I've been blogging on a fairly regular basis since 2006 - which makes me a dinosaur in the world of the internet. I started with MadtownMama when Daniel was a baby and began this blog, Mad Knitting, a few months later. I don't want to quit, but I'm not sure where I'm going with this, either. I don't sell things, I'm not a designer, I'll never write a book (not about knitting, at any rate) and I don't make any money here. It is for me now, and probably always will be, a personal endeavor, a place to share my creative life, document the stuff I make, and share random tutorials from time to time. But now, I am going to just come out and say something: I'm having a bit of a bloggy identity crisis. I have been listening to a lot of interviews with "successful" creative people lately, and now it is starting to feel like I'm doing this all wrong, like I should be trying to make money here or write posts to gain readership or give it up altogether because everyone else has moved on to tumblr now. So maybe one of these days (like when the semester is over because man am I busy these days - I've had to turn down a lot of gigs, which is quite painful) I'll find a platform less cumbersome than Blogger (Squarespace is awesome, Weebly is really nice AND free) and move everything over and it will be lovely and fun again. What do you think? Quit? Move? Keep on keepin' on? Meanwhile, I have been playing just a little bit with the nice camera and new editing software, and I have a few finished projects to share. I'm taking a class next month on using said software, but for now I'm just messing around. I have lots to learn. Stuart's birthday was last week and we all worked on some handmade gifts for him. You're only seeing two out of three today because I'm only halfway done with his scarf (she hangs her head in shame), in part because of the time it took to help out with the kids' gifts. Anya embroidered a patch to sew on a neckwarmer we made for Stuart. She was inspired by the book Kids Embroidery by Kristin Nicholas. I highly, highly recommend this book, and if you buy it, I strongly suggest you order it directly from her website. She'll sign it for you, and as the author, buying directly puts more of the profit into her hands. Kids Embroidery is full of fun, colorful projects, useful introductory information about how to make different stitches, and my personal favorite part is the great diversity of children featured: there are girls and boys, and lots of faces that aren't white. Needle arts are for everyone, know what I'm saying? (I'll write again about that sometime. It's a topic that deserves its own post.)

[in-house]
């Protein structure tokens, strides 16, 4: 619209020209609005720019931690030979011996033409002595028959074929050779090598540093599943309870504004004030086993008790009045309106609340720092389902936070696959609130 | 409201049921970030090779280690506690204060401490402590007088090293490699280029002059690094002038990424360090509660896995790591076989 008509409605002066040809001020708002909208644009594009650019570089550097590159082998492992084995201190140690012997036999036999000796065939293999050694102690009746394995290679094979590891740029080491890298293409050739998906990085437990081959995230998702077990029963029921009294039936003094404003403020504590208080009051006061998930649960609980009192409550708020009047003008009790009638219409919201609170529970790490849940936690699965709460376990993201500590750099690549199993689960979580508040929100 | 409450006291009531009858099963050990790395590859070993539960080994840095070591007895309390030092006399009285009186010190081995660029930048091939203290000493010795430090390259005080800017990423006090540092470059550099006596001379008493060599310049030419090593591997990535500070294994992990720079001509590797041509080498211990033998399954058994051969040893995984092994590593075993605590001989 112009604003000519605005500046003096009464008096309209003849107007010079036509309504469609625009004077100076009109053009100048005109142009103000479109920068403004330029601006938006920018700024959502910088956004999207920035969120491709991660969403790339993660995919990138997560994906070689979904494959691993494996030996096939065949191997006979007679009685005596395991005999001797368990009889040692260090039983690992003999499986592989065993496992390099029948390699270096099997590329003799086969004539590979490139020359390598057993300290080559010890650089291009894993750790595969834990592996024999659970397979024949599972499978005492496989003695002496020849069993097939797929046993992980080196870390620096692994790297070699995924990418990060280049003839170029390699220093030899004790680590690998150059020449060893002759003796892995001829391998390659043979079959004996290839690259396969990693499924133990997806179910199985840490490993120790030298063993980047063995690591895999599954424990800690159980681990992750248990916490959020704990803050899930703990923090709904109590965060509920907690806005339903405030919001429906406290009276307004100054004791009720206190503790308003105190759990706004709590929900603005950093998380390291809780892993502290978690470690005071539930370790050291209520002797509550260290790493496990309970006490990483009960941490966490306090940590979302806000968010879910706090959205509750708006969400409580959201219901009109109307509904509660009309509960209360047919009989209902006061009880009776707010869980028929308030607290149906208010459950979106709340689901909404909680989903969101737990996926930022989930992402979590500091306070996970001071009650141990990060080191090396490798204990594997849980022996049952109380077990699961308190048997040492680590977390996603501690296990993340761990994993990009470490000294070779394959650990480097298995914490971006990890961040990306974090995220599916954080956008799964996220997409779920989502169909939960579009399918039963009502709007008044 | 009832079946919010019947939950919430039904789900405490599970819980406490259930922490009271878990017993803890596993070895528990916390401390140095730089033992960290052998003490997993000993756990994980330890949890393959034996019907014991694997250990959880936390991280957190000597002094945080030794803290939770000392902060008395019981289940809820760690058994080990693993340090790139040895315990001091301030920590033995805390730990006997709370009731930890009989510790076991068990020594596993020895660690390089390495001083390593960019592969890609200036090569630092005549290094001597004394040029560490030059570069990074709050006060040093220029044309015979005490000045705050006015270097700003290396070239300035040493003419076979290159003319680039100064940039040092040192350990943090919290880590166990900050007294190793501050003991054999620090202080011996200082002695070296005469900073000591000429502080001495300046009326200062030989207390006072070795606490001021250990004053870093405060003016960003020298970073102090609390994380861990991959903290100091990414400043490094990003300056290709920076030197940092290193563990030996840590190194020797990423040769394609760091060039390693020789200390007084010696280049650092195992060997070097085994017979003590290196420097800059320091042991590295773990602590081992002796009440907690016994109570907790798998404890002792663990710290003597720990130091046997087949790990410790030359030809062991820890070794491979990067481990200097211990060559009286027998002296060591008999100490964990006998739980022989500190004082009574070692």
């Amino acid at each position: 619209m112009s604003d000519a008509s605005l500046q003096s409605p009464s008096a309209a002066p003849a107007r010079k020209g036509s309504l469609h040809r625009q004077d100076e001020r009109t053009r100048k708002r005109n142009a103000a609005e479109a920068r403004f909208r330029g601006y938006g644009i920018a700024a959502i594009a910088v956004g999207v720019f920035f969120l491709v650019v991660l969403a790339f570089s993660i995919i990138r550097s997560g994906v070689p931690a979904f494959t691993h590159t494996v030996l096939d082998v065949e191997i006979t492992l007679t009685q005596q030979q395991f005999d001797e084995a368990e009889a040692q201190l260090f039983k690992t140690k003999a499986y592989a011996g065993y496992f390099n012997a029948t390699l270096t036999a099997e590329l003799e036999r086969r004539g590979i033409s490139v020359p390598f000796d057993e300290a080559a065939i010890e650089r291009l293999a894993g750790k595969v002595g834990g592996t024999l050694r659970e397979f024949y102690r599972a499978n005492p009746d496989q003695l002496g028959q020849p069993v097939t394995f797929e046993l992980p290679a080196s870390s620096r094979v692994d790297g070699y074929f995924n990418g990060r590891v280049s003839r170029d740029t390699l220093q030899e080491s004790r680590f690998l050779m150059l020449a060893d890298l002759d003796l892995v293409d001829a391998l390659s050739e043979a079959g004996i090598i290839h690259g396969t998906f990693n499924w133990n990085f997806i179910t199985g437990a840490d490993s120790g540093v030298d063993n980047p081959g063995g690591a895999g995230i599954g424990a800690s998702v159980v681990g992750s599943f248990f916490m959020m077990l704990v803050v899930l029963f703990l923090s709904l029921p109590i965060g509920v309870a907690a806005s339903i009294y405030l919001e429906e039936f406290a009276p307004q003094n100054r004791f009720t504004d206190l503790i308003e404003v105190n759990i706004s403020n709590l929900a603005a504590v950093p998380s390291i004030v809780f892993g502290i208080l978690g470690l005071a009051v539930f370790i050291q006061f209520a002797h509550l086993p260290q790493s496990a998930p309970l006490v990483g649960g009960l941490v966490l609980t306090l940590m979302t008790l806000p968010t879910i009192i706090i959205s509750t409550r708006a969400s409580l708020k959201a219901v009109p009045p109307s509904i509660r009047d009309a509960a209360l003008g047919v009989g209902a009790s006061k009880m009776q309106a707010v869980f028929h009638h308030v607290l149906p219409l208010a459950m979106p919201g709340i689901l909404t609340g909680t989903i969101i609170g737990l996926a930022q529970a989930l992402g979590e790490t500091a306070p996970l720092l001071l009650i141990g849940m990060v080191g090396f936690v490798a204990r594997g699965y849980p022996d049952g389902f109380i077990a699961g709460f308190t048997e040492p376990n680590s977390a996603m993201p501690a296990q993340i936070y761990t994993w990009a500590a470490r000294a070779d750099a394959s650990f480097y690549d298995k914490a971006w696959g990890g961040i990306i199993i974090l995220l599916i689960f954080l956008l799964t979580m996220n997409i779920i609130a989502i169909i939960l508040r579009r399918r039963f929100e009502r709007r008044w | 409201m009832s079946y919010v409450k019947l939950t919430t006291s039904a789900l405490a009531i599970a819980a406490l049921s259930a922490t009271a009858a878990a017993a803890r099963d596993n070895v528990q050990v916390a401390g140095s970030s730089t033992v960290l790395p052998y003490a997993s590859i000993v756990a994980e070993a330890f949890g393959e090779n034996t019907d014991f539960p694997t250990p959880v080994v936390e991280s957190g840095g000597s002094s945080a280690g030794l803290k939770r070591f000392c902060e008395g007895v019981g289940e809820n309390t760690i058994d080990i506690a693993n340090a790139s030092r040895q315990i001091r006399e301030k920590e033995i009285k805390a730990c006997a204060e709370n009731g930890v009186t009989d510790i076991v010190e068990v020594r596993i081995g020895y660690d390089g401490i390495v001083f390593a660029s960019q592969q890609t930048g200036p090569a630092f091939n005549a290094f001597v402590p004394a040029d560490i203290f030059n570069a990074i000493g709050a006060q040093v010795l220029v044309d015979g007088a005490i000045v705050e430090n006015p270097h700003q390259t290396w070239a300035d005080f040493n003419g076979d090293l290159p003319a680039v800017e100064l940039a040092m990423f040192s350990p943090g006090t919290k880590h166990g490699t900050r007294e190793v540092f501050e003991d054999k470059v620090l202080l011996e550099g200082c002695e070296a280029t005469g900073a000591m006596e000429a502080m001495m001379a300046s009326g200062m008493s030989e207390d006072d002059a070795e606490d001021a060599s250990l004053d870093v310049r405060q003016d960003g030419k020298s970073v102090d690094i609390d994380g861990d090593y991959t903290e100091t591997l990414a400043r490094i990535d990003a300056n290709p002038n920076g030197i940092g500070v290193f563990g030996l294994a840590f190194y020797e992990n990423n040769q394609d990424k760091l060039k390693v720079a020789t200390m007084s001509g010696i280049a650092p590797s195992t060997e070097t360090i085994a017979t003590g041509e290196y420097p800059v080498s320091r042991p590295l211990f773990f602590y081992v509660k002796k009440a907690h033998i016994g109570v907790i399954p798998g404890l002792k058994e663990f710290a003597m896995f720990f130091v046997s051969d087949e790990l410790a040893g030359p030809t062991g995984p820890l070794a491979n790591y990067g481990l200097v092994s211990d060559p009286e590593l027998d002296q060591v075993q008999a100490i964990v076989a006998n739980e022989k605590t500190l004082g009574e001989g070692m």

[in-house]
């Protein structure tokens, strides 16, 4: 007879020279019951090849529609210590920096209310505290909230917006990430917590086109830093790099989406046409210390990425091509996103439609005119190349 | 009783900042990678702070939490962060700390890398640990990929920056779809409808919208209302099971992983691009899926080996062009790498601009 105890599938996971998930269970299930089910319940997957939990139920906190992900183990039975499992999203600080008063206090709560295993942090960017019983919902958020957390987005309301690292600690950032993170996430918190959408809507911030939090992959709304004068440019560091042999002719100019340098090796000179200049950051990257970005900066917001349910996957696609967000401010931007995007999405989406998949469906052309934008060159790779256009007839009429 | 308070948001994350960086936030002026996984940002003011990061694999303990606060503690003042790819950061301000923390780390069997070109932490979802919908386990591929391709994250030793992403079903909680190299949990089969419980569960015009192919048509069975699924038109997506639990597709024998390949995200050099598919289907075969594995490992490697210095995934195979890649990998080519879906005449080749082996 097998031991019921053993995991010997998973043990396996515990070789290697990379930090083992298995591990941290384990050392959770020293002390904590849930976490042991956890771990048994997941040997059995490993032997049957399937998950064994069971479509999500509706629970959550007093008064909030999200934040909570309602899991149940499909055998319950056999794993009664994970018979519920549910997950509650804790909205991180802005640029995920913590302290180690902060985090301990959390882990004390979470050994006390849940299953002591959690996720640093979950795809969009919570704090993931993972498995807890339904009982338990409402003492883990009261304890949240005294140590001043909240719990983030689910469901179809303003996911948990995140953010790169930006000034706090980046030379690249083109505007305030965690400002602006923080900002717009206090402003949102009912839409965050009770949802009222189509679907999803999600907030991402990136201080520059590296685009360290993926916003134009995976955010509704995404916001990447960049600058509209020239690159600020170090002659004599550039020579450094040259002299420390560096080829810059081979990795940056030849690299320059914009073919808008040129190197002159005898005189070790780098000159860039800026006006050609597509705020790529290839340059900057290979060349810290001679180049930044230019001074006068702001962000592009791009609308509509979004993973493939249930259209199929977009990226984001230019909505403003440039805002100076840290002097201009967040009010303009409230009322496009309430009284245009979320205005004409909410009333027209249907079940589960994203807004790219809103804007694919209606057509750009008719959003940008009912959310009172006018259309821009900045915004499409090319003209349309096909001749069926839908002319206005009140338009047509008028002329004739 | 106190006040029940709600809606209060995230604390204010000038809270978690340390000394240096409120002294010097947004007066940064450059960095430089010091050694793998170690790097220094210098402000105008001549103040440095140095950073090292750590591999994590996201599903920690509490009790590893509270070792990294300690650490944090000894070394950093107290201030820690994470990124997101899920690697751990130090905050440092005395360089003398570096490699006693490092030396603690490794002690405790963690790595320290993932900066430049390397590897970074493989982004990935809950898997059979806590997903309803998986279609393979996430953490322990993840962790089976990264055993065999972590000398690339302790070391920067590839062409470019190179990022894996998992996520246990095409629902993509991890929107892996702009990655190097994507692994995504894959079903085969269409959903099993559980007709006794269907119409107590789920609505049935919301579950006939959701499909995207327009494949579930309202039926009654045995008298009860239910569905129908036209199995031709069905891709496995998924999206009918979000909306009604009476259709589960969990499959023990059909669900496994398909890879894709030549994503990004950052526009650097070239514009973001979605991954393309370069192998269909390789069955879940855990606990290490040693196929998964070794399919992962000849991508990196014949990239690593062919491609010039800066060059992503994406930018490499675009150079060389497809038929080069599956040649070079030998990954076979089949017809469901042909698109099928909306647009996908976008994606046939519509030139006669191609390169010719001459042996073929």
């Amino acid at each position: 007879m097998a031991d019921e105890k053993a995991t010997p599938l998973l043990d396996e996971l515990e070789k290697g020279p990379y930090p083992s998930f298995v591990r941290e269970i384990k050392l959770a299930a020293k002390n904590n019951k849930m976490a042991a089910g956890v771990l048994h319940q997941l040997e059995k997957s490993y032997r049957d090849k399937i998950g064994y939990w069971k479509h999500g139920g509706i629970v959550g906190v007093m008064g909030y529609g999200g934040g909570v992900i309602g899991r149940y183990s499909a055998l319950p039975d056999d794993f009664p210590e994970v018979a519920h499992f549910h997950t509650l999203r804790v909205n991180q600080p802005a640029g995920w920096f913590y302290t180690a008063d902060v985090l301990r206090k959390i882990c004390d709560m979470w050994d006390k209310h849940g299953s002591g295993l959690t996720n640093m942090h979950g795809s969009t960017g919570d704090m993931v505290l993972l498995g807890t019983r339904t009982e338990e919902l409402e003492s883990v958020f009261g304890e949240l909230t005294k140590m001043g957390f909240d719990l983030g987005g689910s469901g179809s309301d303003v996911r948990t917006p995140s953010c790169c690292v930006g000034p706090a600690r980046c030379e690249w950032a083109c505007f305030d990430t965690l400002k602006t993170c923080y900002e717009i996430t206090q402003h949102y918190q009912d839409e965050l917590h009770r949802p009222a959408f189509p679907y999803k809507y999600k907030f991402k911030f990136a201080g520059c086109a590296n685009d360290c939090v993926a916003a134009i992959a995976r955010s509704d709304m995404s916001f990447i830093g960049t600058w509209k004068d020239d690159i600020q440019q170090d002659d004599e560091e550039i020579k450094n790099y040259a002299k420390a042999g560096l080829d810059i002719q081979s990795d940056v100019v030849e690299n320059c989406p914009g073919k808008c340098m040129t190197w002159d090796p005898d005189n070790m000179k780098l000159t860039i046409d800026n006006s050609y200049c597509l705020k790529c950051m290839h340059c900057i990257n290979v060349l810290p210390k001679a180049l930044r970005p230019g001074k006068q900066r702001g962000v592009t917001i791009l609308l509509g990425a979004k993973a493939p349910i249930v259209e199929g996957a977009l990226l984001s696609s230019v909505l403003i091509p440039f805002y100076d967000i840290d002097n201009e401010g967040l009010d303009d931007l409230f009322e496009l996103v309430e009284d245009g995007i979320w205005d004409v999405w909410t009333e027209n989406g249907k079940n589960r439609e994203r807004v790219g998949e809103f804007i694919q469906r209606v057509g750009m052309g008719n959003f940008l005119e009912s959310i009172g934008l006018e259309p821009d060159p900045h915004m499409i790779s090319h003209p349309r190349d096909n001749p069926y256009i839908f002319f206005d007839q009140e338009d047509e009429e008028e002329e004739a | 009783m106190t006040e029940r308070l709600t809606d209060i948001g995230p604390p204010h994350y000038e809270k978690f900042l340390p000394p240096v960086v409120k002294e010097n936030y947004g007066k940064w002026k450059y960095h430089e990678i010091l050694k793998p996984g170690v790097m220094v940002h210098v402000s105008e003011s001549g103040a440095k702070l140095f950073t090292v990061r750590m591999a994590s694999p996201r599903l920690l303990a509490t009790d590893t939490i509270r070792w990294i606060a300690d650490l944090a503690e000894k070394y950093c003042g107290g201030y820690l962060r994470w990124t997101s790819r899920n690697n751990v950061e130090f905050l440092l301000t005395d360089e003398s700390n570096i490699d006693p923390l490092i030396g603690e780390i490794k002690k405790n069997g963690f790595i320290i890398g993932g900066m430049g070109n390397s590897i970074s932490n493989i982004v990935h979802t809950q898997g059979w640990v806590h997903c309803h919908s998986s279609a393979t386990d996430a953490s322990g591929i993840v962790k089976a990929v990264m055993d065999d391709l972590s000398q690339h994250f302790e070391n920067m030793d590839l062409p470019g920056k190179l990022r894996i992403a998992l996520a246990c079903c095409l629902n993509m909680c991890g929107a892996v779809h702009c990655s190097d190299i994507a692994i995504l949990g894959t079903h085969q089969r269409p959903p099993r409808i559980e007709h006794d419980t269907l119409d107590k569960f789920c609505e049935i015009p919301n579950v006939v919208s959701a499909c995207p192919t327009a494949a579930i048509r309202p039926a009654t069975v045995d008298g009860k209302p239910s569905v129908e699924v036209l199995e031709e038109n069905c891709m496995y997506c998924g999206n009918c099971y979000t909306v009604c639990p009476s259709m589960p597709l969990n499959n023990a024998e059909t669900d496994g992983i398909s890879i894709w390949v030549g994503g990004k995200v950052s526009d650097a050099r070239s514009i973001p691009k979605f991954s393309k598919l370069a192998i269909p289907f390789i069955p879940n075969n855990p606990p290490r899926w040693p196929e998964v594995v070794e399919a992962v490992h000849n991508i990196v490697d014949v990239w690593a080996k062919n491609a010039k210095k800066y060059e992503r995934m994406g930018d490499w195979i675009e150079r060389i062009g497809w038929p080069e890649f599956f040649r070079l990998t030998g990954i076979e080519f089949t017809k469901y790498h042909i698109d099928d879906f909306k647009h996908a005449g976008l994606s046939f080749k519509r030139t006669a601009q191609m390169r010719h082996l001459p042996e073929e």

In any case, Anya wanted to learn to embroider and worked on this project for weeks. She practiced stitches on a scrap piece of fabric, and then we designed the patch. What does Stuart like? Several things came to mind, but the topic of disc golf won out because that's an activity the kids love to do with their dad. They played just about every weekend last summer. So the image below is a disc about to land in a metal basket. She even used chain stitches for the chains!
Anya was pretty proud of herself. I sewed the neck warmer out of some fleece I had on hand, and stitched the patch on by machine. Notice, by the way, that the embroidered disc is headed straight for the embroidered basket. The first picture I drew, the disc aimed askew and Anya wouldn't stitch it because she wanted the disc to land where it's supposed to. Doesn't miss a detail, this girl.
Daniel and I decided together to make Stuart an apron. He isn't able to help with cooking very often except on weekends, but at those times we sometimes embark on rather ambitious recipes. He is particularly fond of frying things and will sometimes look for an excuse to fill the wok with oil and heat it up - eggrolls, samosas, doughnuts. You need an apron to do this, so we found a large piece of denim in my fabric stash. I did all the cutting and sewing, and I used an existing apron for the basic design. Daniel did the pocket decoration, however, using a bleach pen. Bleach pens are fun, man. I need to use them more often. I got the idea from an old knitting book from at least a decade ago where all these projects are knitted in denim yarn and then bleached to great effect.
This apron was fun because I used some hardware, which felt very professional, though it's not hard to do. I installed grommets in the sides for the ties (not pictured) and put a buckle on the neck strap.
The last batch of pictures are from Sunday. It was windy and warm, so we spent a bit of the afternoon in a nearby conservation park (Pheasant Branch, for those who are interested), hiking up muddy trails to the top of what the kids call "Mount Hill", where there are Native American burial mounds and an amazing view of a winding creek and suburban development below. I brought along my latest FO to get some photos. It's the scrappy cowl I made using leftovers of a variety of yarns. It's not perfect, but I like it and it's very light and comfortable to wear, a good transition piece.
I have this to say: Anya is WAY more photogenic than I am. All the pictures of me were dreadful except this one. They all make me look old and gray and blotchy.
I guess I could wear make up and color my hair, but I won't.
My only project on the needles right now is that (#*$ scarf for Stuart. I'm itching to do some sewing and even some embroidery (Anya's interest has kindled my own), so be on the lookout for more projects soon.